In the following, the invention is explained by way of example with reference to the accompanying figures. The figures are described as follows:

FIG. 1 a merchandise scanning cash register with digital cash register and connected scanner,

FIG. 2 a banknote in a top view with superimposed scanning lines, and

FIG. 3 the chronological order of the remission intensities at two wavelengths λ1 und λ2 detected during scanning.

FIG. 1 schematically shows a merchandise scanning cash register comprising a digital cash register 1 with a monitor screen and a keyboard as well as a scanner 2 connected thereto. On a conveyor belt 3 firstly products 4 are carried past the merchandise scanning cash register. Information-conveying bar codes 5 provided on the products 4 are read by means of the scanner 2 and transmitted to the digital cash register 1. On the basis of this merchandise information a purchasing price total is calculated by the cash register and is for example output by displaying it on the monitor screen of the cash register 1. Subsequently a banknote 6 submitted by way of payment of the merchandise is scanned with the same scanner 2, on the one hand to detect a value coding of the bank note, and on the other hand to detect an authenticity feature of the banknote.

The scanner 2 in FIG. 1 is shown as a handheld scanner. Instead, also a flat-bed scanner integrated in the transport system in the usual manner or an omni-directional scanner immovably mounted next to the transport system, past which the banknote 6 and the merchandise 4 are directed, can be provided.

The scanning of the banknote 6 is explained in greater detail with reference to FIG. 2 in the following. The scanner 2 comprises two measuring channels for verifying the reflection properties of the banknote 6 at two wavelengths λ1 and λ2 which differ from each other. Whereas the one wavelength λ1 lies in the visible spectral range, preferably in the visible red range, and serves for detecting both the merchandise information by means of the bar code 5 and the value coding of the banknote 6, the second wavelength λ2 lies in the infrared range and serves for verifying authenticity by means of an IR split in the motif print 7 of the banknote 6. Accordingly, the scanner 2 is for example equipped with laser diodes which radiate in the respective wavelength ranges λ1 and λ2, and is equipped with exactly adjusted detectors which detect the remission radiation and λ2 locally. The detectors for detecting the remission radiation λ1 and λ2 are adjusted herein to directly adjacent and preferably overlapping measuring locations or measuring tracks. With the remission measuring in the visible wavelength spectrum λ1 the motif print 7 of the banknote 6 is detected and the nominal value of the banknote is derived from the characteristic local intensity pattern (FIG. 3). This is carried out in an evaluation device of the cash register in which current banknote parameters are stored for comparison to the respectively detected measuring values.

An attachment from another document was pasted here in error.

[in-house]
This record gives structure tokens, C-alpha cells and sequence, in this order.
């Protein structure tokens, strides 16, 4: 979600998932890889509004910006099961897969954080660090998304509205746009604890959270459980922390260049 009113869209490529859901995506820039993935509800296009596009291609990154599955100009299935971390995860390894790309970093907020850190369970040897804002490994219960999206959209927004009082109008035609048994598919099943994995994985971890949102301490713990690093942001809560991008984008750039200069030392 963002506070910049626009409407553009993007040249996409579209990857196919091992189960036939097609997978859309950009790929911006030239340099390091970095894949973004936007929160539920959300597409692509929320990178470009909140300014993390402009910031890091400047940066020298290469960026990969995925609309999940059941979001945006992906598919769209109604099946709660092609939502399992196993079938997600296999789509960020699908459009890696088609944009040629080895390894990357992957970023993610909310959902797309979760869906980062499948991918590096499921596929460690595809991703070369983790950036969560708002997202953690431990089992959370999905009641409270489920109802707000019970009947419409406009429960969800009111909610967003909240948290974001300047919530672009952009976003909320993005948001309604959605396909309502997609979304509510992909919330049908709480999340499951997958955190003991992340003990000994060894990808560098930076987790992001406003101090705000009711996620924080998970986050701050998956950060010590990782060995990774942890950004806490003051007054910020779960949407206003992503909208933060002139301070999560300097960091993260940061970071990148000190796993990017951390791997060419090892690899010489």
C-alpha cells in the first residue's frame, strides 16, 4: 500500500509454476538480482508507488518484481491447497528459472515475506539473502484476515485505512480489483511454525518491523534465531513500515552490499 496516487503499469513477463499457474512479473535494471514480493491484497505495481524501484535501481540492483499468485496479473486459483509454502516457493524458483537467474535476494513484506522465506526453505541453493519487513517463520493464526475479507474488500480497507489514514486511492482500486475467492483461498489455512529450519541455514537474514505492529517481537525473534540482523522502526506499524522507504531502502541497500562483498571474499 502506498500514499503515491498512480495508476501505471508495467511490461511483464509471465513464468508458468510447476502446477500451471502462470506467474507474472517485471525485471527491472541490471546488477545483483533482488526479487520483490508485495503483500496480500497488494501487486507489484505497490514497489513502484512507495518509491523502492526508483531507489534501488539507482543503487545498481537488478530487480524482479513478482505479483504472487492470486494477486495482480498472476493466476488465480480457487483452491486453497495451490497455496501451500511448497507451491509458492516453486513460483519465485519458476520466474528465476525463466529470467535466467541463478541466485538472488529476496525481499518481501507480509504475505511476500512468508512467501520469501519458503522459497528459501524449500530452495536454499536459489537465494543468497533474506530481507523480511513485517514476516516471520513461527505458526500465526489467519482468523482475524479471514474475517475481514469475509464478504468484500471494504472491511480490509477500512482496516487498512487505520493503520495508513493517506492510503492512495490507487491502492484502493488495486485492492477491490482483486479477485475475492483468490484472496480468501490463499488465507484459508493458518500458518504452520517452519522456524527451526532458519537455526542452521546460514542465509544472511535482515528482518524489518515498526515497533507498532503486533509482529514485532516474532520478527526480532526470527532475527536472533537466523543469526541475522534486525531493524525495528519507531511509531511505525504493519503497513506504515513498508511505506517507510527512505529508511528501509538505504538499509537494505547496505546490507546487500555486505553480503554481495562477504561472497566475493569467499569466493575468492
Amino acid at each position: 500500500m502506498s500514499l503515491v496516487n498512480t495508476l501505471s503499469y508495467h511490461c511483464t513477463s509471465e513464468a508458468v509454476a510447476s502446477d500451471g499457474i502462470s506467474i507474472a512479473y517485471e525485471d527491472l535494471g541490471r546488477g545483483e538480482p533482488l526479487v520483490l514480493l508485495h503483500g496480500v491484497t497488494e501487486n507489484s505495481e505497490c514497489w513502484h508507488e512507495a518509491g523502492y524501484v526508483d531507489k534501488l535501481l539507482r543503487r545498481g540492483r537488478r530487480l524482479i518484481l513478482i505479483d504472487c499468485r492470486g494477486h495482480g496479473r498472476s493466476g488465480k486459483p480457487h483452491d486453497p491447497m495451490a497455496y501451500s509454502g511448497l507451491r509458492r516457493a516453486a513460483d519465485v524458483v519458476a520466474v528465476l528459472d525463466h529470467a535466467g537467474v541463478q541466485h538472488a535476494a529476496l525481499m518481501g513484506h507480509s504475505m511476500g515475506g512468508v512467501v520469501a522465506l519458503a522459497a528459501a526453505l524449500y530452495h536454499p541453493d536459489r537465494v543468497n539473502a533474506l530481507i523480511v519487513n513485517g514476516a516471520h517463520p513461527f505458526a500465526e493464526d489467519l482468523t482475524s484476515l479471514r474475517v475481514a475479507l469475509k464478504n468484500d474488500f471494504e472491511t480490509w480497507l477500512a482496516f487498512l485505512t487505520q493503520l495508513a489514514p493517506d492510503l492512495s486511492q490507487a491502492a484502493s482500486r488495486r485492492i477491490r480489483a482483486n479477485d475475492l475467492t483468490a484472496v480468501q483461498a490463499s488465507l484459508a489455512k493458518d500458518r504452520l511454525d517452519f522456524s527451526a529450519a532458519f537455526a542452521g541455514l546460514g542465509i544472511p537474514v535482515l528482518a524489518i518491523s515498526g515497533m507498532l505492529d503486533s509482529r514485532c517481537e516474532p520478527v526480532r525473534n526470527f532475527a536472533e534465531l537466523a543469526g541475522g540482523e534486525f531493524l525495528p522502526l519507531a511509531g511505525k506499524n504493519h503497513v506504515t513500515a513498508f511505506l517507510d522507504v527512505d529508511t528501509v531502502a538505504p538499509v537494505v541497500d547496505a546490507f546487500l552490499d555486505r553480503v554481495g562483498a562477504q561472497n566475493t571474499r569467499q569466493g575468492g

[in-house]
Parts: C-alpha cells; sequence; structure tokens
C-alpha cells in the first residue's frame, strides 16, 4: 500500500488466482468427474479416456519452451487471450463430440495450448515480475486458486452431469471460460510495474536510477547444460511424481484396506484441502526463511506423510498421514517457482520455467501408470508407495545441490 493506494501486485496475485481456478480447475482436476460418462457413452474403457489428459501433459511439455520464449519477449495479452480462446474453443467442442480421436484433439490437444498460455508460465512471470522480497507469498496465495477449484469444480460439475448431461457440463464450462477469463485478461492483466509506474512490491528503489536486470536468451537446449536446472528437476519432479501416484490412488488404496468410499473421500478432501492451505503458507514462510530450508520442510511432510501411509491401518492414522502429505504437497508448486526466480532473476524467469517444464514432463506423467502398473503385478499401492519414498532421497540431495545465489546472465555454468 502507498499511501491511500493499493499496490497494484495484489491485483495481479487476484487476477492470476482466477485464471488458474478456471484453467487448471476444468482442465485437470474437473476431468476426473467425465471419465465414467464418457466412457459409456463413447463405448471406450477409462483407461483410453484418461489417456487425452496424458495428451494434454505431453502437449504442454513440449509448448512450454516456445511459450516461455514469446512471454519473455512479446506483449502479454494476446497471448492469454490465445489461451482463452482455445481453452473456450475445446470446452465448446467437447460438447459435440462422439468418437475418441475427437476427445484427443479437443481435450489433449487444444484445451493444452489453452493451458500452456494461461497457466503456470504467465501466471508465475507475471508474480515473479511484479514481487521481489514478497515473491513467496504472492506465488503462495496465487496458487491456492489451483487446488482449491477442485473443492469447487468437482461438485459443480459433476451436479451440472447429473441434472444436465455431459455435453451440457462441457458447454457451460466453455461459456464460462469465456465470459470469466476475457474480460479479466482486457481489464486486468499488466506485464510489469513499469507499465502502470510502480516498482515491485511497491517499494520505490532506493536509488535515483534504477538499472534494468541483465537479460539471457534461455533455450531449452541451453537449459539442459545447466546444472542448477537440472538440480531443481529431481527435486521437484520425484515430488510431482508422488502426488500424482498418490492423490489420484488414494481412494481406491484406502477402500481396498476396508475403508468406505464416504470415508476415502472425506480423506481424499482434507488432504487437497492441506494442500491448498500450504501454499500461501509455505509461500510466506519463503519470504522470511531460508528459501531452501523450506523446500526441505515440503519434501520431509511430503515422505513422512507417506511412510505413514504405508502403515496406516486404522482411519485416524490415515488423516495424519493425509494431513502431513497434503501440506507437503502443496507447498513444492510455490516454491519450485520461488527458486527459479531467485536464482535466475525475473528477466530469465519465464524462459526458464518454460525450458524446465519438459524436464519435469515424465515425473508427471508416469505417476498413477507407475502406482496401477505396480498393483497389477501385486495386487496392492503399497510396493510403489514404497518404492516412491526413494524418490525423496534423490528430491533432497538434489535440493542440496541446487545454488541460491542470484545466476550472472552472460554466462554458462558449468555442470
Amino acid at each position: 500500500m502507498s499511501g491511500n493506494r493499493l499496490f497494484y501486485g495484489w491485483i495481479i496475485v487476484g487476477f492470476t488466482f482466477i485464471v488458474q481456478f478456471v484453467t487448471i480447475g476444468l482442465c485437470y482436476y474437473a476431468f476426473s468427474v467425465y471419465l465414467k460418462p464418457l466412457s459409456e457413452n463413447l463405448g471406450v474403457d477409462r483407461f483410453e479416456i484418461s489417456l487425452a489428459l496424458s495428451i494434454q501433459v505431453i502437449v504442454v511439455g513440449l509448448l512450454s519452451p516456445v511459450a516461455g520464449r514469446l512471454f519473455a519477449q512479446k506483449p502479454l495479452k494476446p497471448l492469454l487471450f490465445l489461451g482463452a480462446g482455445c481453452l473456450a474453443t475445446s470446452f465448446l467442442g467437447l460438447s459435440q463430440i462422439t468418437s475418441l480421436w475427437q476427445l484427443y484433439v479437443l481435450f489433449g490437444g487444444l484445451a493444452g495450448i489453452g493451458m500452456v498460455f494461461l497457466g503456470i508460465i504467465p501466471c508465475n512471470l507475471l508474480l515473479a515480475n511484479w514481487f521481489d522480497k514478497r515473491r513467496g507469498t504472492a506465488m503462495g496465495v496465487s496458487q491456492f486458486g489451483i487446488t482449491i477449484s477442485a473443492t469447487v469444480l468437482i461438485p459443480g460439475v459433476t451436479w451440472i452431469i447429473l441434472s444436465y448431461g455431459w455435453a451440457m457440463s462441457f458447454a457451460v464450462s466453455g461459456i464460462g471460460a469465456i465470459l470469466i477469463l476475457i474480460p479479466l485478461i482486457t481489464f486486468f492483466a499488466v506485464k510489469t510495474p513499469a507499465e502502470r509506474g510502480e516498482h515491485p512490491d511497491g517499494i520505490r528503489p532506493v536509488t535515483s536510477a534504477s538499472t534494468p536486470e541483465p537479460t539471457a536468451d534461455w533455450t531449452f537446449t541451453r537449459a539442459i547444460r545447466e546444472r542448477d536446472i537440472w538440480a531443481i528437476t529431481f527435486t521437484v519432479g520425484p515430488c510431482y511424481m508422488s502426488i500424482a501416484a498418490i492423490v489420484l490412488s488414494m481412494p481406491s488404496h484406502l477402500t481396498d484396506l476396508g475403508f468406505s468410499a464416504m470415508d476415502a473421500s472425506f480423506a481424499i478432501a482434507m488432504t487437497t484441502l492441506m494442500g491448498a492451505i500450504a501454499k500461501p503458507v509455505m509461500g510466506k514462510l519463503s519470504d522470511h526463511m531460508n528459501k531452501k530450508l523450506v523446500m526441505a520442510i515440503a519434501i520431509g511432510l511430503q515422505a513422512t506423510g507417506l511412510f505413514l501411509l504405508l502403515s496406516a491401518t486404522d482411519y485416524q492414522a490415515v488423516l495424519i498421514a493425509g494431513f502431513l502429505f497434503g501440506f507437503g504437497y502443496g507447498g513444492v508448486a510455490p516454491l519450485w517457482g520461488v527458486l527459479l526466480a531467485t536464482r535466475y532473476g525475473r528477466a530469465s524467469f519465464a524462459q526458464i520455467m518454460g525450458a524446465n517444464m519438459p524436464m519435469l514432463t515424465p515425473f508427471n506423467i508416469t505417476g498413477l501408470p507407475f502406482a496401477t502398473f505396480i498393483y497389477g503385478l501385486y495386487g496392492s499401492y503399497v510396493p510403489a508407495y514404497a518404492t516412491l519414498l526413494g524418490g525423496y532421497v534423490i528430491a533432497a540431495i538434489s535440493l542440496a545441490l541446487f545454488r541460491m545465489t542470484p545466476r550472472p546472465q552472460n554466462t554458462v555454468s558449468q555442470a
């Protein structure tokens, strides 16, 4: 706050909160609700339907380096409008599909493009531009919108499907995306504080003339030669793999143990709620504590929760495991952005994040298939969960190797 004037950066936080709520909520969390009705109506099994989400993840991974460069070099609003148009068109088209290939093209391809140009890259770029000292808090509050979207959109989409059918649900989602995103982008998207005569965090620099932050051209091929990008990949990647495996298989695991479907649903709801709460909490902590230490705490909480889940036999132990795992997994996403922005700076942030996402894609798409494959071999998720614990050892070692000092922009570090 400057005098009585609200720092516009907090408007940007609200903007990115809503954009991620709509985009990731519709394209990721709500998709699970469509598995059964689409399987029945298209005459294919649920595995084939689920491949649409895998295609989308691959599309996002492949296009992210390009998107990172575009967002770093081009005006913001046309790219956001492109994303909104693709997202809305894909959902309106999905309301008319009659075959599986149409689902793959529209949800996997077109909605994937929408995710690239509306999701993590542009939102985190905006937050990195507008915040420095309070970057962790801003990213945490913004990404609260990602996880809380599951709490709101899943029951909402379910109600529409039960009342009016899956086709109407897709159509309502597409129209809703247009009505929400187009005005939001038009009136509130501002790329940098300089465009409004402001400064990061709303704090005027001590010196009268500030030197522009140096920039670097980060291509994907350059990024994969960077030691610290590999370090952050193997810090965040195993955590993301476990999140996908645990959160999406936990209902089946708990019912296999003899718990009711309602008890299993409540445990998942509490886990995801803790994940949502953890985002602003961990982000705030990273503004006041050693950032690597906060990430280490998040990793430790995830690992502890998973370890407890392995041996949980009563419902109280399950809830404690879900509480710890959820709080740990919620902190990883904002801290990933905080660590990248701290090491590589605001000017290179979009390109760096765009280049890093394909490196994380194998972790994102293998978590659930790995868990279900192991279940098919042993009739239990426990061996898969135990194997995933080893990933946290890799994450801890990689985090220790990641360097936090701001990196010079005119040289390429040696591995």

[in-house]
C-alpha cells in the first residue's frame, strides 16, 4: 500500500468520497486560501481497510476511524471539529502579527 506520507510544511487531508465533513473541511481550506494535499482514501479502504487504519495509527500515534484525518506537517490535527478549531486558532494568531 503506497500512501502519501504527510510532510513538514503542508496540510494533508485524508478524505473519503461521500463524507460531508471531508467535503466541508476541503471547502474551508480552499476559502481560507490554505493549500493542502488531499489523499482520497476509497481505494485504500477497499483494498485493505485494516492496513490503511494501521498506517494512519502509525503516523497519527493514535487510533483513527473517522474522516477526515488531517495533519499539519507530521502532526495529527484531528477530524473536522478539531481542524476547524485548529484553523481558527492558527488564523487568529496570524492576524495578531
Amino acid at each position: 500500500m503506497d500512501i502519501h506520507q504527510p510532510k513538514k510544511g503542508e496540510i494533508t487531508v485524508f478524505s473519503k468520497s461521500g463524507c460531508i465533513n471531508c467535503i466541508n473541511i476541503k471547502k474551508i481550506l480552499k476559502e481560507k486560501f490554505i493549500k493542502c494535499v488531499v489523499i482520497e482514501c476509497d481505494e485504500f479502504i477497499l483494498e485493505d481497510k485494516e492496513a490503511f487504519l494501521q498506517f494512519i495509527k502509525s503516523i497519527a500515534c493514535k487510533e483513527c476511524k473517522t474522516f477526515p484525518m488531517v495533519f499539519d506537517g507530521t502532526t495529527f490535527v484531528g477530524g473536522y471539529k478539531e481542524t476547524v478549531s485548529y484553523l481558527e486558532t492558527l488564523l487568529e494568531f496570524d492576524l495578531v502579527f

The motif print 7 of the banknote 6 furthermore has an IR split by way of authenticity feature, thus has IR-absorbing sections and/or IR-reflecting sections of a characteristic local distribution in the motif print 7. The remission measuring of the IR radiation λ2 then results in a correspondingly characteristic local intensity pattern Iλ1 (FIG. 3), on the basis of which the authenticity of the banknote 6 is verified in the evaluation device of the cash register 1 through comparison with the reference values stored there.